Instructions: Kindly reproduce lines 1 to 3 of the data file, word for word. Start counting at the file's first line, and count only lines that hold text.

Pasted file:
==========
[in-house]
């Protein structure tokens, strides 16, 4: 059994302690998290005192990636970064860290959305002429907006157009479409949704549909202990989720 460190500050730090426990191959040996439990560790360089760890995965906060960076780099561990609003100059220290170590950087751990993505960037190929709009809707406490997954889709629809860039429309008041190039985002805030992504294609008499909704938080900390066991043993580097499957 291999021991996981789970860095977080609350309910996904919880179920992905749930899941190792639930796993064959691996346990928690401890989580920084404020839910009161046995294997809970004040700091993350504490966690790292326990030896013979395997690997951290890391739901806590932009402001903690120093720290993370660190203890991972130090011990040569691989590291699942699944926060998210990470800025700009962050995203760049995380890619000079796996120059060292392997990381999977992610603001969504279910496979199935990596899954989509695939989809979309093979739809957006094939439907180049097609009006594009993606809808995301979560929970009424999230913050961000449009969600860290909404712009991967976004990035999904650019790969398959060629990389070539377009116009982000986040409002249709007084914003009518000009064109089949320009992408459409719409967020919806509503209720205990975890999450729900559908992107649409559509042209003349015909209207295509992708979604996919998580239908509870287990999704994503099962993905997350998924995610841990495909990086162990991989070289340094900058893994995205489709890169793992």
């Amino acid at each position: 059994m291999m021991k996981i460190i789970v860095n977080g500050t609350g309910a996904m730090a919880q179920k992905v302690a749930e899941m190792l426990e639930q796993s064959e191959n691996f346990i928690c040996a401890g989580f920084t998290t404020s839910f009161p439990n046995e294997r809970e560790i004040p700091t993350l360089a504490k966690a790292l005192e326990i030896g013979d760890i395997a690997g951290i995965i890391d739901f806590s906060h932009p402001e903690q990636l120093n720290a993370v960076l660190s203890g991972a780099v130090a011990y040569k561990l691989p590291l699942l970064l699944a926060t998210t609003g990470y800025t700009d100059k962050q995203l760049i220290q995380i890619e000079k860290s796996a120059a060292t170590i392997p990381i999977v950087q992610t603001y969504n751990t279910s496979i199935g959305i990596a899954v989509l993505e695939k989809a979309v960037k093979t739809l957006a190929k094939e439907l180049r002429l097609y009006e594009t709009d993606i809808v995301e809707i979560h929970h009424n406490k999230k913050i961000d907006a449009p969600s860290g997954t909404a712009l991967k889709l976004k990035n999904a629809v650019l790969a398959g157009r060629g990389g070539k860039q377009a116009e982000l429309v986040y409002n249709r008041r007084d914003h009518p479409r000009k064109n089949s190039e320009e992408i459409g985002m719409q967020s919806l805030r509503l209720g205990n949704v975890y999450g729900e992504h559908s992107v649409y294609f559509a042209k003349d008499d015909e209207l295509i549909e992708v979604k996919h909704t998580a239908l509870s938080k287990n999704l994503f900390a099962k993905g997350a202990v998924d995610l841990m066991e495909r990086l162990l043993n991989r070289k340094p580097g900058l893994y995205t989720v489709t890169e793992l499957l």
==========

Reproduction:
[in-house]
């Protein structure tokens, strides 16, 4: 059994302690998290005192990636970064860290959305002429907006157009479409949704549909202990989720 460190500050730090426990191959040996439990560790360089760890995965906060960076780099561990609003100059220290170590950087751990993505960037190929709009809707406490997954889709629809860039429309008041190039985002805030992504294609008499909704938080900390066991043993580097499957 291999021991996981789970860095977080609350309910996904919880179920992905749930899941190792639930796993064959691996346990928690401890989580920084404020839910009161046995294997809970004040700091993350504490966690790292326990030896013979395997690997951290890391739901806590932009402001903690120093720290993370660190203890991972130090011990040569691989590291699942699944926060998210990470800025700009962050995203760049995380890619000079796996120059060292392997990381999977992610603001969504279910496979199935990596899954989509695939989809979309093979739809957006094939439907180049097609009006594009993606809808995301979560929970009424999230913050961000449009969600860290909404712009991967976004990035999904650019790969398959060629990389070539377009116009982000986040409002249709007084914003009518000009064109089949320009992408459409719409967020919806509503209720205990975890999450729900559908992107649409559509042209003349015909209207295509992708979604996919998580239908509870287990999704994503099962993905997350998924995610841990495909990086162990991989070289340094900058893994995205489709890169793992």
């Amino acid at each position: 059994m291999m021991k996981i460190i789970v860095n977080g500050t609350g309910a996904m730090a919880q179920k992905v302690a749930e899941m190792l426990e639930q796993s064959e191959n691996f346990i928690c040996a401890g989580f920084t998290t404020s839910f009161p439990n046995e294997r809970e560790i004040p700091t993350l360089a504490k966690a790292l005192e326990i030896g013979d760890i395997a690997g951290i995965i890391d739901f806590s906060h932009p402001e903690q990636l120093n720290a993370v960076l660190s203890g991972a780099v130090a011990y040569k561990l691989p590291l699942l970064l699944a926060t998210t609003g990470y800025t700009d100059k962050q995203l760049i220290q995380i890619e000079k860290s796996a120059a060292t170590i392997p990381i999977v950087q992610t603001y969504n751990t279910s496979i199935g959305i990596a899954v989509l993505e695939k989809a979309v960037k093979t739809l957006a190929k094939e439907l180049r002429l097609y009006e594009t709009d993606i809808v995301e809707i979560h929970h009424n406490k999230k913050i961000d907006a449009p969600s860290g997954t909404a712009l991967k889709l976004k990035n999904a629809v650019l790969a398959g157009r060629g990389g070539k860039q377009a116009e982000l429309v986040y409002n249709r008041r007084d914003h009518p479409r000009k064109n089949s190039e320009e992408i459409g985002m719409q967020s919806l805030r509503l209720g205990n949704v975890y999450g729900e992504h559908s992107v649409y294609f559509a042209k003349d008499d015909e209207l295509i549909e992708v979604k996919h909704t998580a239908l509870s938080k287990n999704l994503f900390a099962k993905g997350a202990v998924d995610l841990m066991e495909r990086l162990l043993n991989r070289k340094p580097g900058l893994y995205t989720v489709t890169e793992l499957l």